Back then, I was pretty much anonymous in sport, so I could just go about my business, but when you get picked for England, things change. My first sponsored car came when I was 19, and that was a Nissan Primera, which I quite liked, but that was soon swapped for a Nissan Almera. It had a yellow stripe down the middle with ‘Austin Healey’ on it, which completely changed my relationship with the car because at university it was a recipe to have the the tyres let down (I caught a few people trying to do that, which didn’t end well) or the s**t kicked out of it – which happened a lot. With my name down the side of it, people saw that car as me, and so if people wanted to kick me, they kicked the car, so I quickly peeled that off.
Thinking back to training ground car parks, there wasn’t anything too spectacular. Will Greenwood’s first car was a white Metro 1.1 and he kept that car for ages, he was tight even when he was getting paid as a professional rugby player, and Martin Johnson had a Ford Scorpio when he was England captain, but when you think back to the late ’90s and early ’00s cars were a bit crap then.
I was sponsored by Mercedes for 10 years, and the rugby guys knew I always went to the cinema on a Friday night to have popcorn before a game, so on one occasion I came out to find they’d completely covered my brand new orange 320 SLK in shaving foam, which is quite funny until you try and get it off. I had to buy about 30 bottles of water to wash it off the windscreen, and side window, but I crashed into another car because I didn’t see it. I took revenge the following day, in one of my teammate’s boots before he wore them! That sort of thing is why I’ve always thought having a flash car is a stupid thing to do as a sportsperson, and when Lou, my wife, wrote off our Lotus Elise anniversary edition with gold wheels on the M1 in the wet, that sort of killed fast cars for a bit, she could have died.
I only had the SRi for about 18 months. I’d gone on holiday with Lou to Turkey and when we came back there was a Volvo 440 GLE in its place. I was like ‘where’s the Cavalier?’ and my parents said ‘oh, we’ve sold it’. I was like ‘why didn’t you ask me?’. I really did like that car and I have no idea what happened to it, I can’t even remember the full number plate, but I think it was a G Reg. I also don’t have any pictures, nor does my dad.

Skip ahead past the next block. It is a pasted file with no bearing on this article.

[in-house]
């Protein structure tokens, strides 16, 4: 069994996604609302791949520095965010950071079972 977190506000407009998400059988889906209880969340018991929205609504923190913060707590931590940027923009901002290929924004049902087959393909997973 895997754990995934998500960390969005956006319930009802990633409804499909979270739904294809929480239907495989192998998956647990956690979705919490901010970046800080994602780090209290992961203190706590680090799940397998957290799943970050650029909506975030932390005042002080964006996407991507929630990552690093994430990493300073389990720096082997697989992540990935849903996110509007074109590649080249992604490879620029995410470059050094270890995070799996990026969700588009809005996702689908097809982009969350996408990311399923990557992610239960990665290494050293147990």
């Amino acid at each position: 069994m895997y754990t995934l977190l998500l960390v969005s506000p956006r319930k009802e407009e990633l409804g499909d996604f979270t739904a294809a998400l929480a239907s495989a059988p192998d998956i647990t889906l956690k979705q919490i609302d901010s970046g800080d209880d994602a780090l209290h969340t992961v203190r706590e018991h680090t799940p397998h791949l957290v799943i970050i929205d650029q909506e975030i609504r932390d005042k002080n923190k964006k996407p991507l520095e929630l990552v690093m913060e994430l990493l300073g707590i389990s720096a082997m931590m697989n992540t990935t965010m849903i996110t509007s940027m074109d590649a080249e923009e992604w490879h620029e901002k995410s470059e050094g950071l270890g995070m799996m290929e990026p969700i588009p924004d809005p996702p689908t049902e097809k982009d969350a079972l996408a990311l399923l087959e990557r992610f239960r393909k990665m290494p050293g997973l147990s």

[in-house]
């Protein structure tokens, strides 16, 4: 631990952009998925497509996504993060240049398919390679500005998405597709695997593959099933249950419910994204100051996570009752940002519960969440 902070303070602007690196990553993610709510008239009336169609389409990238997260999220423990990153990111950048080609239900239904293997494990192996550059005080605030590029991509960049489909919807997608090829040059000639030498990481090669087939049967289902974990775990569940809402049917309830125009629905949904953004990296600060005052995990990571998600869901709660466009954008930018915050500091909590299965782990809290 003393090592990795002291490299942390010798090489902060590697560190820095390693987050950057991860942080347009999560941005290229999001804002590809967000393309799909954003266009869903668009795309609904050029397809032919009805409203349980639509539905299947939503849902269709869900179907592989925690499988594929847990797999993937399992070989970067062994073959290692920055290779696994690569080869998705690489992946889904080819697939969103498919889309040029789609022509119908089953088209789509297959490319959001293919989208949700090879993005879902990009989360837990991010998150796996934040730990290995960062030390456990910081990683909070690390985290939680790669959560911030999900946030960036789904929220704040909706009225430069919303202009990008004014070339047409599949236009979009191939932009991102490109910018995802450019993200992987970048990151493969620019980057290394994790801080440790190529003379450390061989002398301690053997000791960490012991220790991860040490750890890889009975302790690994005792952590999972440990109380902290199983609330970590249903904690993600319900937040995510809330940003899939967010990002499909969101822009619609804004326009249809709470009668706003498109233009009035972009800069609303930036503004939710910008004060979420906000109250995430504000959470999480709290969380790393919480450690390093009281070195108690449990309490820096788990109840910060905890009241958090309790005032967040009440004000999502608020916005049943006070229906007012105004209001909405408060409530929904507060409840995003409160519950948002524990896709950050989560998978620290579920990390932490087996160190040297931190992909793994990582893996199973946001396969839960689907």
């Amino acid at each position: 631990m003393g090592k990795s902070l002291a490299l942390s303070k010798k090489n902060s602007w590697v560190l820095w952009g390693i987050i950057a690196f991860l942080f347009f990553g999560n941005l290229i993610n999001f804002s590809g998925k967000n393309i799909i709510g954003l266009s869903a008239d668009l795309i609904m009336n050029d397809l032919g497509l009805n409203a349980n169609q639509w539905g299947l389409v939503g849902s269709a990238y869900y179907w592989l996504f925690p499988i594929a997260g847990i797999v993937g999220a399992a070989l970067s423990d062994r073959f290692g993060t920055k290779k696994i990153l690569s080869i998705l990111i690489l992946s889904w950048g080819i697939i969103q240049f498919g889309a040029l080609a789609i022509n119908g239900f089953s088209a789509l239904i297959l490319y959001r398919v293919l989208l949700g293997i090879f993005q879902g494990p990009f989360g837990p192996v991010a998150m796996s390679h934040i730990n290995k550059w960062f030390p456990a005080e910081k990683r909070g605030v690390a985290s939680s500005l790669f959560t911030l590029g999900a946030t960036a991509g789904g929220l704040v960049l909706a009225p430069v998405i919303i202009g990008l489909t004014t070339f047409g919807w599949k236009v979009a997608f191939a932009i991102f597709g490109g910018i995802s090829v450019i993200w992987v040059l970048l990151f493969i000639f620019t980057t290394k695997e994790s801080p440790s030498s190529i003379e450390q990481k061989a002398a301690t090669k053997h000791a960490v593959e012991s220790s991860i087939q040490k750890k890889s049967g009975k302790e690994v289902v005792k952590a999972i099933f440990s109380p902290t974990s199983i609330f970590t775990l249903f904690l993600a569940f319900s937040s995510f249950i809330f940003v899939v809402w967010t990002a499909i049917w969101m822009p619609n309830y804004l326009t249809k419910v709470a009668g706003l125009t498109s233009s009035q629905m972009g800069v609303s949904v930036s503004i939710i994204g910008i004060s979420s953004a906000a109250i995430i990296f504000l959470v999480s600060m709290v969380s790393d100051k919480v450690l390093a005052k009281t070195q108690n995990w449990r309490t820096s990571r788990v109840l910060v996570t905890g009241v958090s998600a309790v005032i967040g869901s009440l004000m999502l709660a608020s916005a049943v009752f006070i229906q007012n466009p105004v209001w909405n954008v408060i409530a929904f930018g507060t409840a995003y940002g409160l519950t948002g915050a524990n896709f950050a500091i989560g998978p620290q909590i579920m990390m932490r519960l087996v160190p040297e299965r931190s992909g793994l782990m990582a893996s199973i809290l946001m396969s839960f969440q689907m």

The Cavalier had character and it had a profound effect on me because it was there during part of my life that was instrumental in my development; it’s the one car I look back at and wish I could keep. My parents made sacrifices to help me become a rugby player and that car is symbolic of that, they gave it to me and shared my dad’s work van.
I was going to be called Clint, but my grandad, a car collector, said to my dad whilst wetting my head that I should be called Austin. I’m glad dad agreed to it because I think my name has served me quite well and as I get older, I can see the synergies between me and my namesake. I’m getting a bigger penalty spot and becoming more of a convertible on top, I think I’m relatively quick but probably not as quick as I think I am, and I’m loud but probably not as powerful as I think I am.
At school in the ’80s most people knew what an Austin Healey was, so I got quite a lot of banter about my name and got called motor mouth and all that sort of stuff, but the thing about being a sportsman or sportswoman is you need to get noticed as you try and make your way up. Some rugby players used to dye their hair blonde, but when you’re named after a sports car, it certainly does help.
I do think about the SRi every now and then, and if I could meet its owner I’d be tempted to say ‘how much do you want for it?’. I don’t think it would cost a huge amount of money and I’d force one of my daughters to drive it if they misbehave, it would be the penance car.
The Cavalier takes me back to a period of my life that was really quite enjoyable, but if we were reunited I don’t think I’d be brave enough to drive it on the M62. I’d probably drive it to play golf with old school friends, and pick them up on the way, that would be the perfect way to do it.”
Austin Healey is an ambassador for SOGO, an ultra-flexible car leasing community https://mysogo.sogomobility.co.uk/